To sum up, showing errors rather than successes maximized the models’ influence, rendering the monkey and ‘monkey-like’ models optimal, while aggravating the disruptive effect of the ‘stimulus-enhancing’ model (Figure 3). This was confirmed by the significant interaction yielded by a global, 3×2, model × error/success ANOVA (F2,10 = 5.3, Huynh-Feldtp = 0.03).

Direct comparison of the human models using paired t-tests confirmed that the two human models had statistically indistinguishable consequences (+16% vs. −20%; t5 = −1.8, p = 0.13) when their behavior differed the most, i.e. when showing successes, whereas they had radically opposite consequences (+32% vs −53; t5 = 4.8, p = 0.005) when their behavior differed the least, i.e. when showing errors. This indicates that the observer’s subjective perception of the model superseded objective differences in behavior to determine the model’s effectiveness.


The present study used an object discrimination task to determine what make monkeys learn from humans. We show that, to be successful, a human model has to demonstrate a behavior that resembles the monkey’s own. Specifically, a ‘stimulus-enhancing’ human actively drawing the animal’s attention to either the rewarded or the unrewarded object, but not actually performing the task, was of little help to the animals and tended, on the opposite, to perturb them. In the same animals, a human model who simply performed the task and relied on monkeys’ spontaneous tendency to observe others, facilitated learning as much as a conspecific did. This identifies model-observer similarity in behavior as a social learning mediator in rhesus macaques whose absence precludes any transmission of knowledge. By comparison, modeling errors rather than successes had a mere moderator role. Errors rendered the helpful models more beneficial, and the disruptive one more detrimental, but did not suffice, per se, to turn an ineffective model into an effective one.

Model’s Errors: a Moderator of Social Learning

Human and non-human animals, including monkeys, can learn from other’s successes [7], [10], [12], [13], but they learn most effectively from others’ errors [10], [38], [42]. As emphasized earlier [10], this likely results from choice-induced preference, a cognitive bias shared by humans [43], [44] and monkeys, whether capuchins [45], [46], or macaques [47]. Subjects value an option more when they select it, regardless of its outcome. This preference does not operate when subjects see others select an option. Hence, others’ errors are much easier to correct than personal ones. Accordingly, although they do share the same neural processes as personal errors (error/feedback-related negativity [48][50]), others’ errors nevertheless have their own neural signature. Human fMRI showed that several cortical regions are uniquely activated by observed errors [48], [51] while monkey recordings revealed a subset of cells in the monkey medial frontal cortex that specifically encode other’s errors [52].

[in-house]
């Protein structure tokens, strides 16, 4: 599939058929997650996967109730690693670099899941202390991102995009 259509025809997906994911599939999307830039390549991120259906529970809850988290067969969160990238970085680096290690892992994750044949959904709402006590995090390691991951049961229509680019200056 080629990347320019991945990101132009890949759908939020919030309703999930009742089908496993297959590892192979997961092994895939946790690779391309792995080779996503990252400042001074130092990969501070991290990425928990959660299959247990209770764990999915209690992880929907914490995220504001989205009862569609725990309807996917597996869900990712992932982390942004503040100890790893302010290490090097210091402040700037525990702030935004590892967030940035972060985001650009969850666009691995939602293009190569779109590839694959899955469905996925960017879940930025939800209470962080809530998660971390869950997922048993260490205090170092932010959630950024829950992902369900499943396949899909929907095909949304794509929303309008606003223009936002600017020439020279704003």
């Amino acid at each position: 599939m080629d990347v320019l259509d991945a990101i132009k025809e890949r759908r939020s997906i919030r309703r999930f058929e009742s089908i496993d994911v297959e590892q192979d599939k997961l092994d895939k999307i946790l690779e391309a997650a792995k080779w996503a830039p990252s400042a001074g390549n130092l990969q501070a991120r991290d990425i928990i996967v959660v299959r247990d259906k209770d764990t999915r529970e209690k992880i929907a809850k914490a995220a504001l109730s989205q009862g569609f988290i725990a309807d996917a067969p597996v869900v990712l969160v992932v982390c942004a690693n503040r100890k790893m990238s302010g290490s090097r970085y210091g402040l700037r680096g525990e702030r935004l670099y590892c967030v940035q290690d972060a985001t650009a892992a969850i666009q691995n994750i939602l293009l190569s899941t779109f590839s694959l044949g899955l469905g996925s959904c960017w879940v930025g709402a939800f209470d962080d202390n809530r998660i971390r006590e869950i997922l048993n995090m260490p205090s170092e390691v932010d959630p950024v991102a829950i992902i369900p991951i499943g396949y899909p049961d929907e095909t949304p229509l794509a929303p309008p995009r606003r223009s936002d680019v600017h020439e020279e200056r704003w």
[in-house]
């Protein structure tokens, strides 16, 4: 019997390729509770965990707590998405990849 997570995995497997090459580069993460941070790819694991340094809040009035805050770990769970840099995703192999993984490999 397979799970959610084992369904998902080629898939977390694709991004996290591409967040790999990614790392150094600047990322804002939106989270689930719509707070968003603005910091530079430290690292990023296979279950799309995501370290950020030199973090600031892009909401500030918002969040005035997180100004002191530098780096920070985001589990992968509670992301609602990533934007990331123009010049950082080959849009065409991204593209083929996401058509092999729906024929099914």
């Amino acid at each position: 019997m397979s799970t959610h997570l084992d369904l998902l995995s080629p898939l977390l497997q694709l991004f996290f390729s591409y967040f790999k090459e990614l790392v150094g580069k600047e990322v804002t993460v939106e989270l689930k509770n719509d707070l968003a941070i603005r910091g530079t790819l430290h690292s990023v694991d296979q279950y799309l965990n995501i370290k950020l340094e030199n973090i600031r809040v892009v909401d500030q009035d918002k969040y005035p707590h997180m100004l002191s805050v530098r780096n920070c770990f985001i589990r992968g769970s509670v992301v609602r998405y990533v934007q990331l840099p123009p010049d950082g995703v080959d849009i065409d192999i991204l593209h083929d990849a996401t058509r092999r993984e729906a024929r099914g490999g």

Earlier [10], we demonstrated that single-trial learning was better when monkeys observed one error committed by a conspecific than when they made the same error themselves. The present study extends these previous findings by showing that the benefit brought by observed errors is remarkably robust as 1) it persists even after 10 hands-on trials and 2) it operates even when errors are made by a heterospecific model. Modeling errors therefore appears as a powerful moderator of social learning. It could be especially useful to optimize models in future studies.

Model-observer Similarity in Behavior: a Mediator of Social Learning

As already evoked in the Introduction, similarity in many attributes including gender, age, general background, level of competence, kinship, social status, temperament, etc. promotes social transmission of knowledge among conspecifics in human and non-human primates [27], [31]. The present study adds a new variable to the list, namely, similarity in behavior between model and observer. We showed that this was the critical factor for rhesus macaques to learn from a heterospecific model. This solves the apparent contradiction among earlier studies reporting ineffective [8], [12] vs. effective [15][17] human-to-monkey transmission of reward-based skills.

Similarity, actual or perceived, promotes social learning but also breeds attraction and fosters bonding [53], [54]. We feel attracted to people merely because their taste in music mirrors our own [55] and to music merely because the people that like it resemble us [56]. The similarity-breeds-attraction principle holds for non-human primates as well. In rhesus monkeys, juveniles maintain long-lasting friendships with peers whose temperament resembles their own [57] and adult females establish bonds with females whom they most resemble in age, background and status [58]. Bonding could therefore be the missing link by which similarity exerts its influence on social learning [59]. Social closeness and affiliation indeed predict transmission of knowledge among apes [28] and monkeys [60].